Saturday, September 27, 2008

(U) Intelligence Briefing #002: Reports of Infighting within the Iraqi Awakening Movement by Sterling Jensen


Recent media reports have highlighted alleged tensions among U.S.-backed Sunni Awakening councils in Iraq as coalition forces prepare to transfer responsibility for the councils, also known as the Sons of Iraq program, to the Iraqi government. These tensions, according to reports, are undermining the U.S.'s attempts to sustain the security gains of the last year as it assesses downsizing its combat presence in Iraq.


UPI reported on September 23: "Iraq's Sunni Arab Awakening Councils are showing signs of restiveness as their U.S.-paid leaders face major changes, military sources say.... There is infighting, finger-pointing and even violence within the ranks of the councils, [also] known as the Sons of Iraq, as commanders jockey for position and higher pay, the Times said. ‘What you have is essentially armed factions, like mini-gangs, that operate in a certain set of checkpoints in certain territories,' Lt. Erick Kuylman, a U.S. Army patrol commander, said, adding that while the Awakening Councils met their original purpose of battling terrorists, ‘they have outlived, I think, their service since then.'"



These media reports tend to blur the distinction between two main Awakening initiatives, one Iraqi and the other American. Understanding the differences between the two, and their relationship with the Government of Iraq (GOI), is important to adequately assess their impact on security.


The Awakening credited for the decrease in violence in Iraq began as an Iraqi initiative that was supported by the GOI. In mid-2006 the Anbar Awakening, led by Sheikh Abdul Sattar Abu Risha, was an Iraqi attempt to create an emergency provincial government to replace the one that had been undermined by al-Qaeda and insurgents. In doing so, the Anbar Awakening promoted Iraqi police and Iraqi army recruitment, and worked closely with both Iraqi and coalition forces in bringing security to the province. While the Anbar Awakening did not succeed in creating an emergency government, it was partially integrated into the existing provincial government, and established a relationship with the GOI. As success in Anbar increased, Sunnis in other troubled areas of Iraq established contact with the Anbar Awakening leadership, and opened affiliate organizations outside of Anbar. During this process, the Awakening leadership strengthened its relationship with the government in Baghdad. The Anbar Awakening then evolved into different political parties (the main one being Mutammar Sahwat al-Iraq, or the Iraqi Awakening) that are registered to compete in future provincial elections. As a result, the Iraqi Awakening has established a strong relationship with Baghdad.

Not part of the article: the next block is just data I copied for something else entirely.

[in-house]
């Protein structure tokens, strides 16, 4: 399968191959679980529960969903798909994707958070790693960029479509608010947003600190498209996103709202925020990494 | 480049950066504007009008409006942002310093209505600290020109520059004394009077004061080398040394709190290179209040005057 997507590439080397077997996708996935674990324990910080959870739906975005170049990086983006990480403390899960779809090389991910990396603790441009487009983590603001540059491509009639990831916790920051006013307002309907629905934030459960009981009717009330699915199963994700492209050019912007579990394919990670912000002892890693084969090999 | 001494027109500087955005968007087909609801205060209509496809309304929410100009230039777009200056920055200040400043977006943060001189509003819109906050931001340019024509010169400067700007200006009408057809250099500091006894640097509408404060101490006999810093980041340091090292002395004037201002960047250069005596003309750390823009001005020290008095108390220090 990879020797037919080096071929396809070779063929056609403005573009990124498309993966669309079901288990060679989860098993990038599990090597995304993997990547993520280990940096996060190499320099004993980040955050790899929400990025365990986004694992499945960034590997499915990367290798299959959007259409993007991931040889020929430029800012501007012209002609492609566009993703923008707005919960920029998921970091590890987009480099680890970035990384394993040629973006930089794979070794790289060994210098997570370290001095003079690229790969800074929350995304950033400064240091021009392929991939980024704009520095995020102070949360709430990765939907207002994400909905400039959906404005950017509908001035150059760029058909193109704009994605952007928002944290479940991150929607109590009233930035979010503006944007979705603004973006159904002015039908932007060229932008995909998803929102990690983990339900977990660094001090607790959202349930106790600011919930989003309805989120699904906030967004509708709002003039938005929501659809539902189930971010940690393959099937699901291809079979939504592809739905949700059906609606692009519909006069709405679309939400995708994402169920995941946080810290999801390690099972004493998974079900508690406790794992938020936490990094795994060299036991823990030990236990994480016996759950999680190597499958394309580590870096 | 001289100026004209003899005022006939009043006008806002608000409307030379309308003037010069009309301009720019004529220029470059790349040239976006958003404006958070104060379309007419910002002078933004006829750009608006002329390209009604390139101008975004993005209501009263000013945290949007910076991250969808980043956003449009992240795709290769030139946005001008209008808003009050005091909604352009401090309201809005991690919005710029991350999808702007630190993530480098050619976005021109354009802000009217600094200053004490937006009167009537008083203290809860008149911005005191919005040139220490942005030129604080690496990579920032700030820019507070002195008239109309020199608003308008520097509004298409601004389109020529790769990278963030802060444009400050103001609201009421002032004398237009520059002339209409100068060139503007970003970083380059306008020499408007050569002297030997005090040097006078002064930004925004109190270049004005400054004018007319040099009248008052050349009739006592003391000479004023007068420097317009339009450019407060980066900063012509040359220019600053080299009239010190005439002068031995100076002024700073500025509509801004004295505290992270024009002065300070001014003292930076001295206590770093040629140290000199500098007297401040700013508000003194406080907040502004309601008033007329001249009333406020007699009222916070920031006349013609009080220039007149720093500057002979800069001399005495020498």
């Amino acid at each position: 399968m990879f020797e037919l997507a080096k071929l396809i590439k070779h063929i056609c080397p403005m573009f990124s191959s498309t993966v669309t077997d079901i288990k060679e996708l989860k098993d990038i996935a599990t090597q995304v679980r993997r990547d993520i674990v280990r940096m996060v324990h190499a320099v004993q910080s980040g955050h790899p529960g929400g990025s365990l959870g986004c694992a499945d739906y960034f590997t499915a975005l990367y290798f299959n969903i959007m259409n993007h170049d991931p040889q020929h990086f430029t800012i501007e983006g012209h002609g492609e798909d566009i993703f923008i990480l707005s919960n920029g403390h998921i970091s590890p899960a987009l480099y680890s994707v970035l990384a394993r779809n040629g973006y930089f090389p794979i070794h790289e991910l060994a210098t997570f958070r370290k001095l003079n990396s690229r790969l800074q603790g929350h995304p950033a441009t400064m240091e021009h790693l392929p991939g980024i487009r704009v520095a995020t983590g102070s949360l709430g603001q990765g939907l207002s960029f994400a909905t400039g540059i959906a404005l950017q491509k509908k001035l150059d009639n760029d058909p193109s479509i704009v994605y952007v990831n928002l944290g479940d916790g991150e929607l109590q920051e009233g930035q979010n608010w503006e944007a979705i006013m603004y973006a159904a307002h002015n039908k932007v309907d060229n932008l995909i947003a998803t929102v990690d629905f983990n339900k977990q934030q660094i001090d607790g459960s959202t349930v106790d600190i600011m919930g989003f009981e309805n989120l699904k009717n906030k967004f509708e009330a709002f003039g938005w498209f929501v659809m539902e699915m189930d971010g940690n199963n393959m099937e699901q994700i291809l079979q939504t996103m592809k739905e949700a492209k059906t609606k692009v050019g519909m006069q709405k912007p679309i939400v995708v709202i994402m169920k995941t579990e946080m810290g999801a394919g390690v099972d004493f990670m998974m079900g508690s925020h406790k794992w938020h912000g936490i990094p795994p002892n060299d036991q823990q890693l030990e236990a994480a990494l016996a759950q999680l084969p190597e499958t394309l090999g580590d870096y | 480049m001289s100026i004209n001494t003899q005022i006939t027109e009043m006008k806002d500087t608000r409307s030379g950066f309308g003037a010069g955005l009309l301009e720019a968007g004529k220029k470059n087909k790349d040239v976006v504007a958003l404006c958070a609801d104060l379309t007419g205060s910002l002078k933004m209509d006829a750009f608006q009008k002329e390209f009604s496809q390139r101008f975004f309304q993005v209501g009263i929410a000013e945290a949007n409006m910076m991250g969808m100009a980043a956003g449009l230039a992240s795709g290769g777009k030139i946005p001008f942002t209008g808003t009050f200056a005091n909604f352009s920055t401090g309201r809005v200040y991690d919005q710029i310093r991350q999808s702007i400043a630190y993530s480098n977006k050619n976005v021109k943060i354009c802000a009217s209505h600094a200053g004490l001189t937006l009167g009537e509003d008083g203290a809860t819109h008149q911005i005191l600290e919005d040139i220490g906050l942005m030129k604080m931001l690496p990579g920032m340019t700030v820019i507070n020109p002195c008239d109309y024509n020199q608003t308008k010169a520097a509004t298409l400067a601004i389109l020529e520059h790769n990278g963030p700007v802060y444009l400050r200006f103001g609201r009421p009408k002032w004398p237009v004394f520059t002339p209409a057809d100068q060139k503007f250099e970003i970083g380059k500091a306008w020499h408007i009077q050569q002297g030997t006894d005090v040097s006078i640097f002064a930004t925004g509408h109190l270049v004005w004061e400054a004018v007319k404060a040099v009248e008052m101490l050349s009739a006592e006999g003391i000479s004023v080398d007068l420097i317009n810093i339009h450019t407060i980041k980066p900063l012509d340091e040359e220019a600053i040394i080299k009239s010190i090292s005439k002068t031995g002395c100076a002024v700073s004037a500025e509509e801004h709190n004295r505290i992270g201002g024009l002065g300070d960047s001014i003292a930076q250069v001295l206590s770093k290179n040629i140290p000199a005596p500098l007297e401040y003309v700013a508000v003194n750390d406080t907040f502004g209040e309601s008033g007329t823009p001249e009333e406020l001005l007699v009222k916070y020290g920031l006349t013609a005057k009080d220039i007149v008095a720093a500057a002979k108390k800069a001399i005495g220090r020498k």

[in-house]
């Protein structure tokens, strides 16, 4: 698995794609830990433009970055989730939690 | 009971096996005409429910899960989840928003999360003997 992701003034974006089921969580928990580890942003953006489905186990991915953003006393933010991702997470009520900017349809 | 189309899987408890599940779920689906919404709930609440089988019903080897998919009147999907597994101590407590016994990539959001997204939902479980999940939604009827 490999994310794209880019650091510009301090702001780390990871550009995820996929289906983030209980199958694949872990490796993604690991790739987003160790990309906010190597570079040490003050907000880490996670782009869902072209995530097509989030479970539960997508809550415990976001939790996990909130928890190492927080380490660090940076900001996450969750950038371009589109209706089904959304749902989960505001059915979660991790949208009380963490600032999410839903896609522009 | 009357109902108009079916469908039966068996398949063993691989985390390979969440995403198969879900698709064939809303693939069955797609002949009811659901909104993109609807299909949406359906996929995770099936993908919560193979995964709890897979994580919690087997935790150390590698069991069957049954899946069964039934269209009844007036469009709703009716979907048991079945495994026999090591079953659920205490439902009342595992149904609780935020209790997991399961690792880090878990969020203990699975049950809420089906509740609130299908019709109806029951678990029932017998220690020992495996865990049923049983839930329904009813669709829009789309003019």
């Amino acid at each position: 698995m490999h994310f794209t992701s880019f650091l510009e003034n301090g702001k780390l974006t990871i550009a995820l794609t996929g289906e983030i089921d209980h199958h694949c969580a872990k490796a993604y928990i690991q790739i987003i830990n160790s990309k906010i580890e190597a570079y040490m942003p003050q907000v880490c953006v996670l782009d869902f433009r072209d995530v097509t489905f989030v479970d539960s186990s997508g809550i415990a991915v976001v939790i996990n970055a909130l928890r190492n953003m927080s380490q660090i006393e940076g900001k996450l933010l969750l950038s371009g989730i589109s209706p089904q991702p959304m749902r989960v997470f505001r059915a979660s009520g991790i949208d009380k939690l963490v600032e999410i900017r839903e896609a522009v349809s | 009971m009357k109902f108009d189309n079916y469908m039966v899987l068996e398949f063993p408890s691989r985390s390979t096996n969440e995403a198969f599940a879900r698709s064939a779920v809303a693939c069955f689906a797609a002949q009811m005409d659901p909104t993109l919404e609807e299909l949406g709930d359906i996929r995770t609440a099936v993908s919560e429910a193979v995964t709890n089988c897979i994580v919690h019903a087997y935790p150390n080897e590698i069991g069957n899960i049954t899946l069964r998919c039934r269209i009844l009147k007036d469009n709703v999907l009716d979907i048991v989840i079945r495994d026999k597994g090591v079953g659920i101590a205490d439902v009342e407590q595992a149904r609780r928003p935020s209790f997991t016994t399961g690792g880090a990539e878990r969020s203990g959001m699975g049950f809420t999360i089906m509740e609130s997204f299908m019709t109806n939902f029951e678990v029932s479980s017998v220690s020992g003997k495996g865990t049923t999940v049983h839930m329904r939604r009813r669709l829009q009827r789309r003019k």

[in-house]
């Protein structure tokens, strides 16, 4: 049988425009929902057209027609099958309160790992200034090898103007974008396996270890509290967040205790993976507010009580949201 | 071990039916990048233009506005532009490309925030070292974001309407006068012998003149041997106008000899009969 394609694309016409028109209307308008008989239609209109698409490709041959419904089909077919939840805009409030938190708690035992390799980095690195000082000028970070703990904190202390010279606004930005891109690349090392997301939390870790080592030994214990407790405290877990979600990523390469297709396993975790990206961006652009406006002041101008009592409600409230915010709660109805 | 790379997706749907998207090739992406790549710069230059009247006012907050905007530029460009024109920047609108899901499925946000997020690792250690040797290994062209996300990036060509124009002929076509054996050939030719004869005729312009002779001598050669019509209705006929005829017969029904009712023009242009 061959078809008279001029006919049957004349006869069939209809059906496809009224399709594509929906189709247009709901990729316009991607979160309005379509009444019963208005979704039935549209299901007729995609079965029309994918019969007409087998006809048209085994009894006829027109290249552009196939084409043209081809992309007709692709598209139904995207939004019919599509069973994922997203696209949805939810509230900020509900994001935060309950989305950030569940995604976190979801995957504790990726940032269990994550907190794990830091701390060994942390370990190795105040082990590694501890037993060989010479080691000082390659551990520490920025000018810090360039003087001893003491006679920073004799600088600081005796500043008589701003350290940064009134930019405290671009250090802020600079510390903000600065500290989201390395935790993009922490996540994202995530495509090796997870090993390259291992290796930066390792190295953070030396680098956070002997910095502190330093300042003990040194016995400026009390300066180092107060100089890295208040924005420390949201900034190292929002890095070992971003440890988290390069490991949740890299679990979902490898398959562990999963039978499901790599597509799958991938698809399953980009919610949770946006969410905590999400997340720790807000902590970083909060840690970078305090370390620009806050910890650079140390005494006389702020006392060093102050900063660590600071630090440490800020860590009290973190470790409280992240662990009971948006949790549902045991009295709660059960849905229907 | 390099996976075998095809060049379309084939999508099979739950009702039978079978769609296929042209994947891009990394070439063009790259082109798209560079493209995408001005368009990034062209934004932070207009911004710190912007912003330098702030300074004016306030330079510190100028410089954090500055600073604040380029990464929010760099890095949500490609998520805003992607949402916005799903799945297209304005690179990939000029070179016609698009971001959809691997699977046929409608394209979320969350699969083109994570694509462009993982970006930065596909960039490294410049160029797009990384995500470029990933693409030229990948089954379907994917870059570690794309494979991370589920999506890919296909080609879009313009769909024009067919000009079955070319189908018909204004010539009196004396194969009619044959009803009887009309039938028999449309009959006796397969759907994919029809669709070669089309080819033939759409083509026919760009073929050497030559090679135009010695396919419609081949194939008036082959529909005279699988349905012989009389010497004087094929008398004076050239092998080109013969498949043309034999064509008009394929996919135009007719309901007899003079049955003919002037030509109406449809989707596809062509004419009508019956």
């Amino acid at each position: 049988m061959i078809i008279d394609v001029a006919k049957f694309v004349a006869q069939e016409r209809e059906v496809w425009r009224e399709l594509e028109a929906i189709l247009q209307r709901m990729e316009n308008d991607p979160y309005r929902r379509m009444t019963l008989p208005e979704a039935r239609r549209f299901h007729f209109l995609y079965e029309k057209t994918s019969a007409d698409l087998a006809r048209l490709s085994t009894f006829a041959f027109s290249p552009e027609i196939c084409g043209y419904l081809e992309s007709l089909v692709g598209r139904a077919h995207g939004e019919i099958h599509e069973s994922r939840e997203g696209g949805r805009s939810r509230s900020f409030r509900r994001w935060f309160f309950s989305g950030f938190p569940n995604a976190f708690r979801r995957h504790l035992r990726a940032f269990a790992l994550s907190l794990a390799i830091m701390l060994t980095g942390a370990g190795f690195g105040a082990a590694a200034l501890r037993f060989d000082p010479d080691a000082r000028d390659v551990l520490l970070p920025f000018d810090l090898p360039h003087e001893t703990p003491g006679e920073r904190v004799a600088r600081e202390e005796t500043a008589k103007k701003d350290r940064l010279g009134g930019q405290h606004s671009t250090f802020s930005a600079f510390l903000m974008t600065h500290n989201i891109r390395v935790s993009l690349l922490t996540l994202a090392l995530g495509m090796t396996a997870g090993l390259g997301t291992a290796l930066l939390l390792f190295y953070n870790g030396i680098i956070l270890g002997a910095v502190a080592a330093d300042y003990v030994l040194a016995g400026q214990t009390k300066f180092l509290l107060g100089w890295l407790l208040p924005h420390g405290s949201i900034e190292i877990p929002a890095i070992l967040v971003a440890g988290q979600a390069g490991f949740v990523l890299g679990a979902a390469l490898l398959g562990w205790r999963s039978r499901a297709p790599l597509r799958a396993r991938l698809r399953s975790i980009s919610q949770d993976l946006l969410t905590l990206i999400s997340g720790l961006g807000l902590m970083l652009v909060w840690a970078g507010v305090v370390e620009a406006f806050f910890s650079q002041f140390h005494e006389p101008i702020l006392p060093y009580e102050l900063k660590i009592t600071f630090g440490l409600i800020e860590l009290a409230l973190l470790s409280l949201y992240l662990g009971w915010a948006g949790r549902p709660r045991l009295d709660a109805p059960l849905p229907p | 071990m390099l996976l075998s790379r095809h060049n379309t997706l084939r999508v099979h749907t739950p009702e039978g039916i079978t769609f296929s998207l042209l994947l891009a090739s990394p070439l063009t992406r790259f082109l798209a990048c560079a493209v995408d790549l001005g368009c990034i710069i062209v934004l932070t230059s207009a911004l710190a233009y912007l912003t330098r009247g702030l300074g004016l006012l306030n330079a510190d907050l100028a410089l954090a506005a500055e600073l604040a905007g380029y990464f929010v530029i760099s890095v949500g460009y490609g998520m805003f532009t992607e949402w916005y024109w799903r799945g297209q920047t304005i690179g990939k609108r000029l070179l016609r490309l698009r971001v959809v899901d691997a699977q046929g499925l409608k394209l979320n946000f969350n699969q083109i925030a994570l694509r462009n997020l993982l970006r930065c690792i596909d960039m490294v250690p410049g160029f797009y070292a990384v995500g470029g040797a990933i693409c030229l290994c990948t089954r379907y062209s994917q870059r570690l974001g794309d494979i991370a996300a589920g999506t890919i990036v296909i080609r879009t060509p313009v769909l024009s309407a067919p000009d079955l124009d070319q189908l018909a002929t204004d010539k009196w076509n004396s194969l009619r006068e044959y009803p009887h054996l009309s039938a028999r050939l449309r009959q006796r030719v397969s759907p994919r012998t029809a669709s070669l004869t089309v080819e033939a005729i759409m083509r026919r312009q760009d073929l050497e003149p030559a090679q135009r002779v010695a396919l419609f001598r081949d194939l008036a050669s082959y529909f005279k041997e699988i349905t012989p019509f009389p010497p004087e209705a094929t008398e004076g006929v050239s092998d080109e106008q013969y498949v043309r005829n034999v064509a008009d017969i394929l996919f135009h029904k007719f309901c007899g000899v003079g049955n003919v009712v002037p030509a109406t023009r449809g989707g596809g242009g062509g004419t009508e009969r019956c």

The other initiative, which is actually the group being discussed in a large portion of media coverage, was led by coalition forces in mid-2007 as an attempt to copy and paste the success of the Anbar Awakening into Sunni areas of Baghdad, Salahideen, and Diyala. This American initiative became known as the Sons of Iraq program-where basically marginalized Sunnis, including former insurgents, were recruited, equipped and paid by the Americans, and called Concerned Local Citizens (CLCs). CLCs manned security posts and worked with coalition forces in security operations. CLCs were basically coalition forces employees, and most had little contact with the Government of Iraq. Many of these CLCs informally organized themselves, and were later called Awakening councils. However, these Awakening councils were not necessarily affiliated with the Anbar Awakening. Some of these Awakening councils had no intention of reconciling with the GOI; as a result, the GOI has been cautious to fully integrate them into the Iraqi security forces.



Saying that the GOI has bad relations with the Awakening, and that this threatens its successes, is misleading. While the Sons of Iraq program employs nearly 100,000 CLCs whose jobs may be in jeopardy once the GOI takes over the program, this has little bearing on the GOI's relationship with the Awakening. It is true that the Iraqi Awakening and other Sunni politicians are trying ensure that the CLCs be given adequate employment opportunities, whether in security or public service, as they transfer from the American to the Iraqi payroll. But the Iraqi Awakening and other Sunni parties are doing so largely out of a desire to gain constituents, rather trying to defend themselves from a GOI threat to the Awakening's existence.


The Iraqi Awakening was the result of an Iraqi initiative supported by the GOI, and now is now a leading contender in the upcoming provincial elections. The Iraqi Awakening was integrated into the new Iraq because it was led by Iraqis who early on established a relationship with the GOI. The Sons of Iraq program, in contrast, was an American initiative that employed disparate Sunnis who were not linked to the GOI, and in some cases had no desire for such a relationship. It is important to distinguish between these two different initiatives when trying to understand the dynamic relationship between the Awakening movement and the GOI.

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